•• ‘Futures’ literature highlights trends that are likely to shape the
context of work
•• These anticipate a more dynamic, flexible but also polarised
labour market
•• Those with advanced abilities and resources may flourish,
but many others may face chronic underemployment
•• Flexible working is likely to grow in future as organisational
boundaries open up. To derive the maximum benefit it needs to
be adopted strategically, based on a ‘strong’ mutual commitment
between employer and employee
•• We propose four ways in which this can be achieved: reinventing
the psychological contract; innovation in human capital
measurement; innovation in work; and investment in flexible
infrastructure
Recommendations for better flexibility
•• A number of recommendations are made to increase the extent

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The world peaked in 1978 | SmartPlanet

The world peaked in 1978 | SmartPlanet | GIBSIccURATION | Scoop.it
While the Village People were singing Y.M.C.A. and Jim Davis was publishing Garfield for the first time, the global GPI per person was peaking and has
GIBS Information Centre / GIBSIC's insight:

global welfare- "...  GPI per person peaked in 1978 and has been declining slowly but steadily ever since.  -  This contrasts sharply with the steady increase in GDP per capita since then, and implies that social and environmental woes have outpaced the growth of monetary wealth.


However, other experts point out how the average person in developing countries is better off now: world poverty rates have fallen and life expectancy has risen. While GPI isn’t a perfect economic welfare indicators, the researchers say it’s a far better estimation than GDP, and could help policy-makers balance the costs and benefits of economic development"

 

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Weird Is Good: What Portland's Economy Can Teach Every City in the World

Weird Is Good: What Portland's Economy Can Teach Every City in the World | GIBSIccURATION | Scoop.it
Easily dismissed as a hippie's post-capitalist dream, Portland has discovered that quirkiness and differentiation is simply good business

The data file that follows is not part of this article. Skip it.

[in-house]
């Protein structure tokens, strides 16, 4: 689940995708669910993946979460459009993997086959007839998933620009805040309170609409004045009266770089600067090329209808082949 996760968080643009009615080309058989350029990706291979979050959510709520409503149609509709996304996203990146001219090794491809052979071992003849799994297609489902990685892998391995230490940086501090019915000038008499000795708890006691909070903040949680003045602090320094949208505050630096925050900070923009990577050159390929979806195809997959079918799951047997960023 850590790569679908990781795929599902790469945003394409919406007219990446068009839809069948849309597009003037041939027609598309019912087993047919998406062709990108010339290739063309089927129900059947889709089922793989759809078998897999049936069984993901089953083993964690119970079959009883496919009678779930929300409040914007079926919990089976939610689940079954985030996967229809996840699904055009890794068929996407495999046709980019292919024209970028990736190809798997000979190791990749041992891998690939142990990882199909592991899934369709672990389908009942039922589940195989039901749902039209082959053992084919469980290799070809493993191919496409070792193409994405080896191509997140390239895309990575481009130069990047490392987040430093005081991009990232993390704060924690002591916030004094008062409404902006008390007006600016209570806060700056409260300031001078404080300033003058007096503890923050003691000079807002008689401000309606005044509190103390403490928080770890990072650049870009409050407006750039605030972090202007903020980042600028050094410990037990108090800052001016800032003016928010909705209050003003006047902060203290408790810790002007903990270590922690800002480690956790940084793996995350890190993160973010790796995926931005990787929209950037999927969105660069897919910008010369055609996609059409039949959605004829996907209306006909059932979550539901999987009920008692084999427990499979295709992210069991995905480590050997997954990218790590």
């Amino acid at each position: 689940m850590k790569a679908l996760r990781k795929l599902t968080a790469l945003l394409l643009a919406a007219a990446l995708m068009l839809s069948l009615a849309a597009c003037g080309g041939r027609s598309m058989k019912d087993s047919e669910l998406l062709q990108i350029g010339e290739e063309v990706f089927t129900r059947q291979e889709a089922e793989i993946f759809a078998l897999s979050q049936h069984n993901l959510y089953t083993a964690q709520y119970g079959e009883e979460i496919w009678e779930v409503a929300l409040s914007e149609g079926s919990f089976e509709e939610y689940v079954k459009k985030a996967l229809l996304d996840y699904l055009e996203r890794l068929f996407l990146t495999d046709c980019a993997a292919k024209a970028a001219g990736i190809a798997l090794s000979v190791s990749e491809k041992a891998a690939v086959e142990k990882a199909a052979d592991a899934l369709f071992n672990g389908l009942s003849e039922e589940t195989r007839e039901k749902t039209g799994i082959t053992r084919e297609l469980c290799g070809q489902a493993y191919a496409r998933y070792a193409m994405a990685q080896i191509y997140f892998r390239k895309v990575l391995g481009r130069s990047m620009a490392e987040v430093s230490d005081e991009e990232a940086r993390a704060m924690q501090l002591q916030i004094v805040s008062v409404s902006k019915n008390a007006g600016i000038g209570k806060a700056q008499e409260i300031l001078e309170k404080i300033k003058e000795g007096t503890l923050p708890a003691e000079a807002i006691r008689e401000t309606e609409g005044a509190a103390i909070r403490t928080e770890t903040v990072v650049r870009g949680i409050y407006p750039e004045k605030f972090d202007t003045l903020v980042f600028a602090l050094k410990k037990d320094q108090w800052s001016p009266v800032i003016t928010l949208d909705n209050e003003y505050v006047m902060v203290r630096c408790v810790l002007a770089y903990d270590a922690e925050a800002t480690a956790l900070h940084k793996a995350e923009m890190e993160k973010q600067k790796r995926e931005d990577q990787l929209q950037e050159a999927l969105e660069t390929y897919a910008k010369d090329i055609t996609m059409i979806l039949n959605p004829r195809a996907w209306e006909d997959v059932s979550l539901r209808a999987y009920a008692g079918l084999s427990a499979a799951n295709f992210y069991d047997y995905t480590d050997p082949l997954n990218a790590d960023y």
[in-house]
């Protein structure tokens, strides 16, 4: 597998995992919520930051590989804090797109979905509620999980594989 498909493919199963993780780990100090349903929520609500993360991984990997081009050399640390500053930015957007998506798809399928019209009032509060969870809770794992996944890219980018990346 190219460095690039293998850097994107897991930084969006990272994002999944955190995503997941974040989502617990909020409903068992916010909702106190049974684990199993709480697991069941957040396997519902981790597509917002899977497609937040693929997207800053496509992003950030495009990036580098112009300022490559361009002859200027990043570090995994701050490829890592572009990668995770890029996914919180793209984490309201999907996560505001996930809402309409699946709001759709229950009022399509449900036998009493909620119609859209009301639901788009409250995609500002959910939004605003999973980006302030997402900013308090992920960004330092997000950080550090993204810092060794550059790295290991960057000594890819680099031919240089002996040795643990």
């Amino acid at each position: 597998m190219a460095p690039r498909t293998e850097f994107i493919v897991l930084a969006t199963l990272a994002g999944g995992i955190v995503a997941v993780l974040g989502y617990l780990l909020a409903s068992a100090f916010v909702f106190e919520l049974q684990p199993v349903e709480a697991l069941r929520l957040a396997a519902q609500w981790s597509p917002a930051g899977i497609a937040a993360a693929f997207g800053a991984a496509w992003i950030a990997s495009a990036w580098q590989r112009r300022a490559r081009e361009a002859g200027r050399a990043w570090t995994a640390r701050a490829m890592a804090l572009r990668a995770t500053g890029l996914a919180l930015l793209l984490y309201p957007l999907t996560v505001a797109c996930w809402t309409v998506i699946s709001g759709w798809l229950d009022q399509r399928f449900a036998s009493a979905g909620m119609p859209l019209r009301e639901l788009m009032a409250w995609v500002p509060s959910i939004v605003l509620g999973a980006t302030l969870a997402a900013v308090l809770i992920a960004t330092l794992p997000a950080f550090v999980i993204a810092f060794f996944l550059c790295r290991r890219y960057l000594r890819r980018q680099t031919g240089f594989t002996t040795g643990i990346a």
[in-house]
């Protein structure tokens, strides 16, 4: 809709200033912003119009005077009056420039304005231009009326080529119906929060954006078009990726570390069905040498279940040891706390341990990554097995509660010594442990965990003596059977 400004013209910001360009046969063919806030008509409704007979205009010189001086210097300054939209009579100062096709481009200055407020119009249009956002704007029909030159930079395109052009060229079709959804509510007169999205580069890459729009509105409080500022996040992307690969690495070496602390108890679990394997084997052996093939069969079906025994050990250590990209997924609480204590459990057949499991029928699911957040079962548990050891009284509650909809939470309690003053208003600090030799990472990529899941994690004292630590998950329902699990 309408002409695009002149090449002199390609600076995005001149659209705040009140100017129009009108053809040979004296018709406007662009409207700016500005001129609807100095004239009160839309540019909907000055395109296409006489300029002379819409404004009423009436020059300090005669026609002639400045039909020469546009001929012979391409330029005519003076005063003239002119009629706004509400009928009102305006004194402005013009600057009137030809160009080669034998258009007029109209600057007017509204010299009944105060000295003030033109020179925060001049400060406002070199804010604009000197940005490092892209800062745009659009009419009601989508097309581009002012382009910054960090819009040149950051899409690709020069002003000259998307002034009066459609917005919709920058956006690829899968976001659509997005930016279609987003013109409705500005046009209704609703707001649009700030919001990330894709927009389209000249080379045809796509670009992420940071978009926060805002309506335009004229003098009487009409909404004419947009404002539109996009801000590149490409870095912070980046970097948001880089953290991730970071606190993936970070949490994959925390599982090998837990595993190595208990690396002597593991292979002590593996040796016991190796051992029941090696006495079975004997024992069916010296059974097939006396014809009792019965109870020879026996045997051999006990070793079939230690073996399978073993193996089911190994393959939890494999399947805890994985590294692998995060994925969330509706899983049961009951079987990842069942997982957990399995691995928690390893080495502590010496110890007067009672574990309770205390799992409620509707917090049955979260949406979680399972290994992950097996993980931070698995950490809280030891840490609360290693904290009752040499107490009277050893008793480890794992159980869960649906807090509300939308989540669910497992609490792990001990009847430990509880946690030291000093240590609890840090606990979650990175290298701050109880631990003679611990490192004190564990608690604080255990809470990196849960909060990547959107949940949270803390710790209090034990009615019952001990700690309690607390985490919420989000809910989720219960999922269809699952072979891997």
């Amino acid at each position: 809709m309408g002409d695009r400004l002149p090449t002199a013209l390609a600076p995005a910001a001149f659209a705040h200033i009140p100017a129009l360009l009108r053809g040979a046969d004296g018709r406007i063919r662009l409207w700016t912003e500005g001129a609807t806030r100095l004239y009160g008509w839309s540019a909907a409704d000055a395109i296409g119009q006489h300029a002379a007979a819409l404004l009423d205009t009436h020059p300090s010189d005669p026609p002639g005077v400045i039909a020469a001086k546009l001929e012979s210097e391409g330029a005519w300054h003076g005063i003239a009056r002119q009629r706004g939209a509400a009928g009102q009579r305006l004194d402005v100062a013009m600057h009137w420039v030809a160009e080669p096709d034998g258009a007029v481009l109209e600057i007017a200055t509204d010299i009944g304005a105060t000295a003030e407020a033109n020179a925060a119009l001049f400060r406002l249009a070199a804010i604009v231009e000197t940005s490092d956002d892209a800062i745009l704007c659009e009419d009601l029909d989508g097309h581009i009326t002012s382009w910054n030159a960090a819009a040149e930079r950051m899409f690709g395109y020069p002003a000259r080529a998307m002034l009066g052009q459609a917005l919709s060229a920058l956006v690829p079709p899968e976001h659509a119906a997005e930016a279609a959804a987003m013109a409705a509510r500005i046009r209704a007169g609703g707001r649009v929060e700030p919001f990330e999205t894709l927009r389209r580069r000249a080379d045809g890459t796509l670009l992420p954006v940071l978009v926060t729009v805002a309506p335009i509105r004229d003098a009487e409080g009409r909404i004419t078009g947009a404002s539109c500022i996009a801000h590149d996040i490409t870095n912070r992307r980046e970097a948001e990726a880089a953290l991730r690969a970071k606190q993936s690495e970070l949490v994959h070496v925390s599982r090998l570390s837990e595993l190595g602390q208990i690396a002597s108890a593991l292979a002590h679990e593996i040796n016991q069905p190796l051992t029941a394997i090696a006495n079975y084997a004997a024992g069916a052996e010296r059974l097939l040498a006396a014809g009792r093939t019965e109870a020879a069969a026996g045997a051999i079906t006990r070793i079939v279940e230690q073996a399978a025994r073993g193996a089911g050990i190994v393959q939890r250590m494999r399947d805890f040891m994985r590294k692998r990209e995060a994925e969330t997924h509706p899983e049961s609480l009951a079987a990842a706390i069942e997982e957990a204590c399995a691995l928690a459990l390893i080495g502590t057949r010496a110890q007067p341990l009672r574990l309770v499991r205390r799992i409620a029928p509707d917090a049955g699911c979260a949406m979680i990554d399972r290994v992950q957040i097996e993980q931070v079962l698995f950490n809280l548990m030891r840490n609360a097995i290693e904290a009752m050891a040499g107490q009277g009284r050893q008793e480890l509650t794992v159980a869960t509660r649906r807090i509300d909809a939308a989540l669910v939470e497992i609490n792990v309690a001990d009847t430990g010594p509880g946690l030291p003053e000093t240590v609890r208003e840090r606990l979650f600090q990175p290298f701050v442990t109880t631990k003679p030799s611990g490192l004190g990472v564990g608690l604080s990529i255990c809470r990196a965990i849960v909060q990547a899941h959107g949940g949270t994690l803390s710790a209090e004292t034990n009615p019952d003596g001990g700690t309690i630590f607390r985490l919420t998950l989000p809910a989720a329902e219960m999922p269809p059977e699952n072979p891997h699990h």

GIBS Information Centre / GIBSIC's insight:

CITIES - the enabling urban environment : . . . "The common thread through all these efforts is differentiation. Post-recession, U.S. metros seem to be rediscovering what makes them special, the distinctiveness of what they make or provide and sell to the world, rather than what makes them the same. Today, as Portland demonstrates, notions of globalization recognize that all cities are fueled, to different degrees, by global investment and connected, in distinctive ways, via global commerce and exchange. Peter Marcuse and Ronald Van Kempen use the term globalizing cities to reflect that: "...(almost) all cities are touched by the process of globalization and ... involvement in that process is not a matter of being either at the top or the bottom of it, but rather of the nature and extent of influence of the process."    The global economy is essentially operating as a network of globalizing metros that naturally trade together because of natural links between their major companies and universities, driving economic clusters and financial and migration flows. Portland shares a common focus on sustainable development (and an emerging cluster of like minded firms) with Copenhagen, Stockholm, Curitiba, and Singapore. Madrid, Hong Kong, and Dubai are centers of media and information. Nagoya, Stuttgart, and Detroit are globally significant manufacturing hubs. The Hague, Brussels, Washington, New York, Geneva, and Nairobi are centers of global decision-making. Boston, Cambridge, and Nanjing are important nodes in the global academic network."